Personalized Medicine… The future is here for Judy!

We have all heard that personalized medicine is the future of cancer treatment. Fortunately for some, the future is here now! At the National Breast Cancer Coalition Project LEAD conference last summer, a staff member from the Delaware Breast Cancer Coalition met Judy Anderson, a stage 4 breast cancer survivor from Florida. Judy’s incredible story of breast cancer diagnosis, recurrence, treatment, and her experience in a clinical trial is told below. We are amazed that the future of breast cancer treatment is here and Judy has experienced it! We wish her a cancer-free future filled with much happiness!

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Pictured: Judy at the National Breast Cancer Coalition Project Lead conference in San Diego last July 2015.

While President Obama and Vice President Biden are beginning work on a new initiative in the fight against cancer, a Port St. Lucie woman has just returned from the front lines in the battle to cure cancer with some hopeful newsJudy Perkins Anderson has had Stage 4 breast cancer since August, 2013.  She was originally diagnosed with breast cancer in 2003 and had a mastectomy.  Since she became metastatic, in the last 2-1/2 years, she has been through numerous treatments including several different hormonal therapies, chemotherapies and targeted therapies.  Last summer, with treatment options running out, she found out about a clinical trial at the National Institutes of Health (NIH) in Bethesda, MD.  The trial, “Immunotherapy Using Tumor Infiltrating Lymphocytes for Patients with Metastatic Cancer”, builds on existing immunotherapy that has already shown success with melanoma patients.  This trial expands the patient population to include people with other cancers with solid metastatic tumors.

The theory behind this treatment is that part of our immune system is still trying to fight the cancer.  However, most of our immune system no longer recognizes the cancer as an enemy and is no longer trying to attack it.  Tumor infiltrating lymphocytes (TIL) are white blood cells (WBCs) that have penetrated the tumor and are trying to fight the cancer.  They are a small minority of the WBCs in our bodies and do not have sufficient numbers to effectively fight the cancer.

In Mrs. Anderson’s case, she had a tumor removed in August, 2015 to potentially develop her treatment.  Her tumor was cut into 24 pieces and the TIL were watched to see if any of them would attack the cancer.  In four of the 24 pieces, activity was seen.  Subsequently, the active TIL from these four tumor pieces were grown up into an army of about 80 billion T-cells focused only on killing her cancer.  This “selective TIL treatment” was ready for Mrs. Anderson just before Christmas in December, 2015.

Prior to receiving her “TIL army” as Mrs. Anderson calls it, she was given high dose chemotherapy that killed all the other WBCs in her system.  This way, when the selective TIL treatment was infused, the only target was the cancer cells.  With time, her bone marrow will regenerate the other WBCs which are an integral part of our normal immunity that fights infections and disease.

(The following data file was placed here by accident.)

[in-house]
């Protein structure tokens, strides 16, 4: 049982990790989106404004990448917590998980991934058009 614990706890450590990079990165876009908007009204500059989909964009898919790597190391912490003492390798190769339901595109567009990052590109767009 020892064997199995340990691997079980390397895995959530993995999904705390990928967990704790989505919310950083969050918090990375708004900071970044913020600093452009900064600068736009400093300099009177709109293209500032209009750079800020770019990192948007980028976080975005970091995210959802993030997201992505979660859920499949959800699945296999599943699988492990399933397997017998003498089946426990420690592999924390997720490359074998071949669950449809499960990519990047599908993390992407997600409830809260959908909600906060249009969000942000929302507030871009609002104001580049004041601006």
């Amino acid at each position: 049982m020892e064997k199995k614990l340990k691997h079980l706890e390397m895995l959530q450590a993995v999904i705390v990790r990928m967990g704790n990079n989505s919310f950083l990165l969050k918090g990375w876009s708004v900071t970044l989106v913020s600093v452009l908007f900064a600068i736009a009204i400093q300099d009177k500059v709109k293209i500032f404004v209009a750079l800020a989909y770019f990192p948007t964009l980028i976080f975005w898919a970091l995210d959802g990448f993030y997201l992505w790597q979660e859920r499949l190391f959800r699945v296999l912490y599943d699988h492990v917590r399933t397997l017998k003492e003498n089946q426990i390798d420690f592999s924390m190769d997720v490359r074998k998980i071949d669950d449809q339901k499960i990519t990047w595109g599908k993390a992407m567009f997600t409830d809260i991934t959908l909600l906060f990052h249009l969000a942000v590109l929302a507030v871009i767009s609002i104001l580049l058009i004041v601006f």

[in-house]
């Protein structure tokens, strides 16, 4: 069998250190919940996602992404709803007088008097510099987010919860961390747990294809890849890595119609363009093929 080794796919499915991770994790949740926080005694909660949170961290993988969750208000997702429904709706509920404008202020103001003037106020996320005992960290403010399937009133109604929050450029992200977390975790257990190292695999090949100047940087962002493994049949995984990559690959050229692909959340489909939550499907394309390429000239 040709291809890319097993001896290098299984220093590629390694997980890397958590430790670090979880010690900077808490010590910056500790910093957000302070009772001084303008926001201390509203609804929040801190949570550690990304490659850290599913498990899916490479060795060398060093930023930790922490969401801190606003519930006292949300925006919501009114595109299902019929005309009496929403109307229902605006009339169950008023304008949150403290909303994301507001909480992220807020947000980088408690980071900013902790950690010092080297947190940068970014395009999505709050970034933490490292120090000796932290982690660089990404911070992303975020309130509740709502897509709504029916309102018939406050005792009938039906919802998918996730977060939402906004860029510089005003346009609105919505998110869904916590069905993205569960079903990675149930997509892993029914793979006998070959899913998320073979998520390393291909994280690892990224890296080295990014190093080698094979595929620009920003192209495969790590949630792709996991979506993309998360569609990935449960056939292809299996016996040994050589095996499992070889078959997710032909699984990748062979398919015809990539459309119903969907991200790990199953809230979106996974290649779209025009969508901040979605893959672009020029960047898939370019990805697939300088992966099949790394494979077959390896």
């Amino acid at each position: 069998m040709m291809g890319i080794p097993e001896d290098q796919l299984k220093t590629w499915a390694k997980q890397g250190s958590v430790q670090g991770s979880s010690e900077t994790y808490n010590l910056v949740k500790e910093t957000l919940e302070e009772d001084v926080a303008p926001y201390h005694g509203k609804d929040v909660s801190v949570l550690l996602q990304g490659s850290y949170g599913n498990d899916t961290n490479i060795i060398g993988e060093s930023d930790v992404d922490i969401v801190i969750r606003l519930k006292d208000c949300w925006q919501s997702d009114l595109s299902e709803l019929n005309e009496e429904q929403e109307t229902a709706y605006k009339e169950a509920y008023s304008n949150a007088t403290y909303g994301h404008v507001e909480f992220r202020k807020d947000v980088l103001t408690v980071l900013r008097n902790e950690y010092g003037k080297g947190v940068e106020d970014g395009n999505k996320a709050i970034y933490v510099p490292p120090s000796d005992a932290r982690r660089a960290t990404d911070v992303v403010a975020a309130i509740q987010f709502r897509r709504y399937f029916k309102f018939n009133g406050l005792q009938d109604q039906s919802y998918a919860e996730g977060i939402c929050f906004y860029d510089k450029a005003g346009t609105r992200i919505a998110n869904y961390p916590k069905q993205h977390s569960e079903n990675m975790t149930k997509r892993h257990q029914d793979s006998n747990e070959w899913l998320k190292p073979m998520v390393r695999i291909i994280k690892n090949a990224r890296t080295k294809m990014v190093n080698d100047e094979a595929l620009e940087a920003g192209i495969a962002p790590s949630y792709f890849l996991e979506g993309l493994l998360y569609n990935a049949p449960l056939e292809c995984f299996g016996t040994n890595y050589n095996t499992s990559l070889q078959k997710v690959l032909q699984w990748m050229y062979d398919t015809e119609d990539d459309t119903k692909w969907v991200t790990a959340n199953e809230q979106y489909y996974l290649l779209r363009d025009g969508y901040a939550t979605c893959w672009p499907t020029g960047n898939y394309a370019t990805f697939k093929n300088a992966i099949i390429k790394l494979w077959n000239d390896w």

Mrs. Anderson returned home on New Year’s Day 2016 and has been recovering from the TIL treatment which can be, in her words, “a grueling affair”.  Amazingly, she reports that more than half a dozen tumors that she could feel in her chest have “melted away”.  She has stopped all pain medications that she had been taking to control the pain from the cancer.  Her doctors at NIH are already very optimistic saying that such a rapid response is unusual.  Mrs. Anderson will get scans in early February that will confirm what she already knows, that she is heading for a remission.  How long it will last, remains to be seen.  But, for other patients that have responded, sometimes the remissions have lasted a long time.  Until there is evidence to the contrary, Mrs. Anderson is resuming life without cancer and beginning once again to plan for the future.

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Pictured: the Olive study group at Project Lead in July 2015. Judy is on the right, standing next to DBCC staff member, Beth Krallis.

What do you think after reading about Judy’s experience? What questions do you have about TIL treatment and cancer fighting of the future? What do you wish you knew earlier or want to know now about clinical trials?

If you would like to find out more about participating in a clinic trial or becoming involved with the Delaware Breast Cancer Coalition’s Clinical Trials Mentoring Initiative, please contact Beth. Researchers and the medical community recognize the need for trained advocates and their support role to the clinical trials process. Without participants, research outcomes are limited.

If you want to learn more about the science of breast cancer and Project LEAD, please visit the National Breast Cancer Coalition website.

 

Survivor Spotlight: Lori Holveck